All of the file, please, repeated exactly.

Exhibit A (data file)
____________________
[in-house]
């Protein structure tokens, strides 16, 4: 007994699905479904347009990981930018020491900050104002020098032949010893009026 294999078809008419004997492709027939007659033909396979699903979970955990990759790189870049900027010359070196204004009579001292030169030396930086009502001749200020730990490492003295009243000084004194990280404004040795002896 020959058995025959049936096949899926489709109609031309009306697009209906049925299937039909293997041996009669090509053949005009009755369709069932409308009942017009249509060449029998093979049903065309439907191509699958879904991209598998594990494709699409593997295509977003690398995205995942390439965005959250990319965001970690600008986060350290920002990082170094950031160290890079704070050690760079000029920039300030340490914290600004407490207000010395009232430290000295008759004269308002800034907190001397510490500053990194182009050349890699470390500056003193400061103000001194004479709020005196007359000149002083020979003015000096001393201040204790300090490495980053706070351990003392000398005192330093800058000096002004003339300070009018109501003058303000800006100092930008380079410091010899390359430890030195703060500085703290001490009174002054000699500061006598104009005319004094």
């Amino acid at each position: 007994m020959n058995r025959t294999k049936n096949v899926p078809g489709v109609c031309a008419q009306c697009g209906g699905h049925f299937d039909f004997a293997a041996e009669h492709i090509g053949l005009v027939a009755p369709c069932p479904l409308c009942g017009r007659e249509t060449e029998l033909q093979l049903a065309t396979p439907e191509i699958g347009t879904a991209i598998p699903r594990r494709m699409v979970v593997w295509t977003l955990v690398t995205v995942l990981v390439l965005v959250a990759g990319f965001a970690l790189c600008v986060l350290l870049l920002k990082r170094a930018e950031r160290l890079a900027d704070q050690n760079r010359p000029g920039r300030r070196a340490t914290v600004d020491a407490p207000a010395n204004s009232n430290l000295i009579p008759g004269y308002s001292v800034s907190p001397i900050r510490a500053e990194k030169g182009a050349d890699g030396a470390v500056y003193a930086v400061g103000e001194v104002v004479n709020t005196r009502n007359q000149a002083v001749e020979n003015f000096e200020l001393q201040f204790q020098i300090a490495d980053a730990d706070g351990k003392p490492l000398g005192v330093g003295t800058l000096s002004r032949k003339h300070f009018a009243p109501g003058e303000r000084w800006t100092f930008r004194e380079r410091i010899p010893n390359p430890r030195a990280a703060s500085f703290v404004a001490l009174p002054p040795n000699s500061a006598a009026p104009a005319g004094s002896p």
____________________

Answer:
[in-house]
């Protein structure tokens, strides 16, 4: 007994699905479904347009990981930018020491900050104002020098032949010893009026 294999078809008419004997492709027939007659033909396979699903979970955990990759790189870049900027010359070196204004009579001292030169030396930086009502001749200020730990490492003295009243000084004194990280404004040795002896 020959058995025959049936096949899926489709109609031309009306697009209906049925299937039909293997041996009669090509053949005009009755369709069932409308009942017009249509060449029998093979049903065309439907191509699958879904991209598998594990494709699409593997295509977003690398995205995942390439965005959250990319965001970690600008986060350290920002990082170094950031160290890079704070050690760079000029920039300030340490914290600004407490207000010395009232430290000295008759004269308002800034907190001397510490500053990194182009050349890699470390500056003193400061103000001194004479709020005196007359000149002083020979003015000096001393201040204790300090490495980053706070351990003392000398005192330093800058000096002004003339300070009018109501003058303000800006100092930008380079410091010899390359430890030195703060500085703290001490009174002054000699500061006598104009005319004094």
């Amino acid at each position: 007994m020959n058995r025959t294999k049936n096949v899926p078809g489709v109609c031309a008419q009306c697009g209906g699905h049925f299937d039909f004997a293997a041996e009669h492709i090509g053949l005009v027939a009755p369709c069932p479904l409308c009942g017009r007659e249509t060449e029998l033909q093979l049903a065309t396979p439907e191509i699958g347009t879904a991209i598998p699903r594990r494709m699409v979970v593997w295509t977003l955990v690398t995205v995942l990981v390439l965005v959250a990759g990319f965001a970690l790189c600008v986060l350290l870049l920002k990082r170094a930018e950031r160290l890079a900027d704070q050690n760079r010359p000029g920039r300030r070196a340490t914290v600004d020491a407490p207000a010395n204004s009232n430290l000295i009579p008759g004269y308002s001292v800034s907190p001397i900050r510490a500053e990194k030169g182009a050349d890699g030396a470390v500056y003193a930086v400061g103000e001194v104002v004479n709020t005196r009502n007359q000149a002083v001749e020979n003015f000096e200020l001393q201040f204790q020098i300090a490495d980053a730990d706070g351990k003392p490492l000398g005192v330093g003295t800058l000096s002004r032949k003339h300070f009018a009243p109501g003058e303000r000084w800006t100092f930008r004194e380079r410091i010899p010893n390359p430890r030195a990280a703060s500085f703290v404004a001490l009174p002054p040795n000699s500061a006598a009026p104009a005319g004094s002896p």